• Regularly update software and operating systems. Ensuring that operating systems and software is up-to-date is critical for taking advantage of a vendor’s latest security offerings. These offerings can include mitigating known vulnerabilities and offering new protections (e.g., credential protections, increased logging, forcing signed software).

It is important to note that—while the recommendations provided in this TA aim at preventing the initial attack vectors and the spread of any malicious activity—there is no single solution to protecting and defending a network. NCCIC recommends network defenders use a defense-in-depth strategy to increase the odds of successfully identifying an intrusion, stopping malware, and disrupting threat actor activity. The goal is to make it as difficult as possible for an attacker to be successful and to force them to use methods that are easier to detect with higher operational costs.

Report Unauthorized Network Access

Contact DHS or your local FBI office immediately. To report an intrusion and request resources for incident response or technical assistance, contact NCCIC at (NCCICCustomerService@hq.dhs.gov or 888-282-0870), FBI through a local field office, or the FBI’s Cyber Division (CyWatch@fbi.gov or 855-292-3937).

References

Revision History

  • October, 3 2018: Initial version

This product is provided subject to this Notification and this Privacy & Use policy.

TA18-276A: Using Rigorous Credential Control to Mitigate Trusted Network Exploitation

This post was originally published on this site

Original release date: October 03, 2018

Systems Affected

Network Systems

Overview

This technical alert addresses the exploitation of trusted network relationships and the subsequent illicit use of legitimate credentials by Advanced Persistent Threat (APT) actors. It identifies APT actors’ tactics, techniques, and procedures (TTPs) and describes the best practices that could be employed to mitigate each of them. The mitigations for each TTP are arranged according to the National Institute of Standards and Technology (NIST) Cybersecurity Framework core functions of Protect, Detect, Respond, and Recover.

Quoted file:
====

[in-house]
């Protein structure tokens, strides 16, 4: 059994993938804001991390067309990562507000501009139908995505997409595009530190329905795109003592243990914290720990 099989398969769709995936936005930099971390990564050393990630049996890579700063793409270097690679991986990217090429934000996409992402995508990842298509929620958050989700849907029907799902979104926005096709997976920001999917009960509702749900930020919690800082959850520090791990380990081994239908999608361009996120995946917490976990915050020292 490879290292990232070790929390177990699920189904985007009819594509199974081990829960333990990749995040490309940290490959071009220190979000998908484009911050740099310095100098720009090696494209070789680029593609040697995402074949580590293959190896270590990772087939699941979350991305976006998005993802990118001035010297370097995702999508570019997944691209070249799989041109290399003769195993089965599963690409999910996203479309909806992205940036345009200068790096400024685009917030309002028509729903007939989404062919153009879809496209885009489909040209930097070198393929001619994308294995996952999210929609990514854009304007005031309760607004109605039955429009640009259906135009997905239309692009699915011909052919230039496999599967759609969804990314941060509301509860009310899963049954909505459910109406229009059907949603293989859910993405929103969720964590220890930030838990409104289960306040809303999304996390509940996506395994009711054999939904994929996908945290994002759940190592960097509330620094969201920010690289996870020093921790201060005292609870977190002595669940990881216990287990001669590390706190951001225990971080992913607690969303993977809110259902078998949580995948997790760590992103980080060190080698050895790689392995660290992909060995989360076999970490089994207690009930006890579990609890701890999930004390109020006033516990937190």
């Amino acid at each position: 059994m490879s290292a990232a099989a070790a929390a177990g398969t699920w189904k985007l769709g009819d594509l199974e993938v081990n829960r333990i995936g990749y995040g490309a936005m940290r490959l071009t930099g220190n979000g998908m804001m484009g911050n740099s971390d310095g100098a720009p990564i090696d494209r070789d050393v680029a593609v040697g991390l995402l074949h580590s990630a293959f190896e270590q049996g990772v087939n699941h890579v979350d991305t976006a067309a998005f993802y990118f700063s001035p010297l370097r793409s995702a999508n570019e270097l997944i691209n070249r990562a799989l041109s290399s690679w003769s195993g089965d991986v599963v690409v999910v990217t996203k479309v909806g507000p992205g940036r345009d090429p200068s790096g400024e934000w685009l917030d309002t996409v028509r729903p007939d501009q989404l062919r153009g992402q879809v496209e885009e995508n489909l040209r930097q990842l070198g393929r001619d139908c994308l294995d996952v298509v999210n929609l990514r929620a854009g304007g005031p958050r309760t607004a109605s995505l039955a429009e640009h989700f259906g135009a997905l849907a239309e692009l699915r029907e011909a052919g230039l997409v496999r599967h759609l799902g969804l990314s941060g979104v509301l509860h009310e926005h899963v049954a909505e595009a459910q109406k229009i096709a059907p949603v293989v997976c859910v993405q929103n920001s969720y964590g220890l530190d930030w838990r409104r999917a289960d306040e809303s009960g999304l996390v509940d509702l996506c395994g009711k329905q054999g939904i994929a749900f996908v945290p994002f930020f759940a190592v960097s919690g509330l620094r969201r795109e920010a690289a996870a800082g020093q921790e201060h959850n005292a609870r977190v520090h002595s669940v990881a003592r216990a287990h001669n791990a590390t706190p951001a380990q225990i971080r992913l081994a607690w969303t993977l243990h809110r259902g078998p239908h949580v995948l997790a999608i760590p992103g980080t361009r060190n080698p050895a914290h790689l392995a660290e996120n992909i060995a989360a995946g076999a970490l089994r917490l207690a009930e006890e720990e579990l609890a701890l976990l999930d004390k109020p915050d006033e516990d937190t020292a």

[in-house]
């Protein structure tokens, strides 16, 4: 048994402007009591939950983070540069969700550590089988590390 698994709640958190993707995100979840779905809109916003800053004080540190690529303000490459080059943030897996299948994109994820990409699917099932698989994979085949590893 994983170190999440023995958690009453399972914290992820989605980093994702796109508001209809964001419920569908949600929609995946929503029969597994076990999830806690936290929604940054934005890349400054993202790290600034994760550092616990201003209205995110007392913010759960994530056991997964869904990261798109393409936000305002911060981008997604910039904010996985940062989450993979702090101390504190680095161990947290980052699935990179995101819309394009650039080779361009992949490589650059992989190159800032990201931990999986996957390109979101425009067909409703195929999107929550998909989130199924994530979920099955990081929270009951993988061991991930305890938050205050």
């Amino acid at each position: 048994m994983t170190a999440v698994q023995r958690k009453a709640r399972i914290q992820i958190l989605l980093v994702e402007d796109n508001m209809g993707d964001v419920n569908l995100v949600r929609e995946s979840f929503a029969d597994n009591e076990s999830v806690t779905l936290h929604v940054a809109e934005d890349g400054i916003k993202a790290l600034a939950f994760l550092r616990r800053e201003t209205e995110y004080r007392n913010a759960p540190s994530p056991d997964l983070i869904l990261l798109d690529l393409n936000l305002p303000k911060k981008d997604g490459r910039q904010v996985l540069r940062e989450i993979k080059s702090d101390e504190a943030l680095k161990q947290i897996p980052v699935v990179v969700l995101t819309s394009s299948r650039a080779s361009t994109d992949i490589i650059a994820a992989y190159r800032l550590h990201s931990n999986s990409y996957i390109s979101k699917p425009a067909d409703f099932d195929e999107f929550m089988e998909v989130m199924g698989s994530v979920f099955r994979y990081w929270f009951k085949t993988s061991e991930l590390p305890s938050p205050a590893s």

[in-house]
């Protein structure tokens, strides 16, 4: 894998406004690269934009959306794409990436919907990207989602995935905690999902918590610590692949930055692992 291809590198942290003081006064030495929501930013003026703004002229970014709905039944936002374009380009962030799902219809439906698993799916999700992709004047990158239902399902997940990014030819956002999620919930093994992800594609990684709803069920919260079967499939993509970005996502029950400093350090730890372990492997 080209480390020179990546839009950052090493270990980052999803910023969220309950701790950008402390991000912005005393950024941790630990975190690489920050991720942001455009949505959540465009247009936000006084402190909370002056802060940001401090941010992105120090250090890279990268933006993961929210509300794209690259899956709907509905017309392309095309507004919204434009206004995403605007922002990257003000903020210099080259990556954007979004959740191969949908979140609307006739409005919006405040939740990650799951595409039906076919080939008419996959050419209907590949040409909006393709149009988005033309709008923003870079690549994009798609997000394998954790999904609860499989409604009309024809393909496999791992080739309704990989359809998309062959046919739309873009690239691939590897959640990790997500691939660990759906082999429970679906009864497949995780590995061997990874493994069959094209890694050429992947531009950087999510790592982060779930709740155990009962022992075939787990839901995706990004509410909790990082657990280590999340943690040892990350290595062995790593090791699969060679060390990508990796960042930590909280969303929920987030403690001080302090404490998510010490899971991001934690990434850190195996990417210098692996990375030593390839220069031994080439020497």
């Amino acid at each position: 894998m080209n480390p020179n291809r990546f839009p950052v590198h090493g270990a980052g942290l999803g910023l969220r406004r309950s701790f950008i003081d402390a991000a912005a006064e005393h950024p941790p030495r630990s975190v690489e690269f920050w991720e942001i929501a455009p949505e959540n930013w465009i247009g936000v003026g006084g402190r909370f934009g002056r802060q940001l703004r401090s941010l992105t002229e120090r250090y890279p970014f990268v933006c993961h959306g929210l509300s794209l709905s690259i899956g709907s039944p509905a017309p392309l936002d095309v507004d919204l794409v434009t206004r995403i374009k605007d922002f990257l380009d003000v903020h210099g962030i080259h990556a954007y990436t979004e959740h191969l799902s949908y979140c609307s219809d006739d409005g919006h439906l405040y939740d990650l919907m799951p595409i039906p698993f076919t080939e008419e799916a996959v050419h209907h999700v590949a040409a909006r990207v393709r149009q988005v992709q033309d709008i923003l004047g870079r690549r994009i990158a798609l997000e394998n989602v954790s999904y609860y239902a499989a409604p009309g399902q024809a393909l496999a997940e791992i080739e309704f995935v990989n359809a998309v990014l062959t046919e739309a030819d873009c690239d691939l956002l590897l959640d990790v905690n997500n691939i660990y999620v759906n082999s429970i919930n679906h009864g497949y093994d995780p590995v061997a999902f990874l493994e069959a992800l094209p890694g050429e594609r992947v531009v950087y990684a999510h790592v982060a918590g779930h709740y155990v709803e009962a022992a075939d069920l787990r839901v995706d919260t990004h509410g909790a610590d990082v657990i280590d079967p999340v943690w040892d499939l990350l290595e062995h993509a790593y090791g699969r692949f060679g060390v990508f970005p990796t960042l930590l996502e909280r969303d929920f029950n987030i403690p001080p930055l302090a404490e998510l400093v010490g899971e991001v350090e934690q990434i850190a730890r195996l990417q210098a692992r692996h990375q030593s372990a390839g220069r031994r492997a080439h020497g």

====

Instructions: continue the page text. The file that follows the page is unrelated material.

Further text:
Description

APT actors are using multiple mechanisms to acquire legitimate user credentials to exploit trusted network relationships in order to expand unauthorized access, maintain persistence, and exfiltrate data from targeted organizations. Suggested best practices for administrators to mitigate this threat include auditing credentials, remote-access logs, and controlling privileged access and remote access.

Impact

APT actors are conducting malicious activity against organizations that have trusted network relationships with potential targets, such as a parent company, a connected partner, or a contracted managed service provider (MSP). APT actors can use legitimate credentials to expand unauthorized access, maintain persistence, exfiltrate data, and conduct other operations, while appearing to be authorized users. Leveraging legitimate credentials to exploit trusted network relationships also allows APT actors to access other devices and other trusted networks, which affords intrusions a high level of persistence and stealth.

Solution

Recommended best practices for mitigating this threat include rigorous credential and privileged-access management, as well as remote-access control, and audits of legitimate remote-access logs. While these measures aim to prevent the initial attack vectors and the spread of malicious activity, there is no single proven threat response.

Using a defense-in-depth strategy is likely to increase the odds of successfully disrupting adversarial objectives long enough to allow network defenders to detect and respond before the successful completion of a threat actor’s objectives.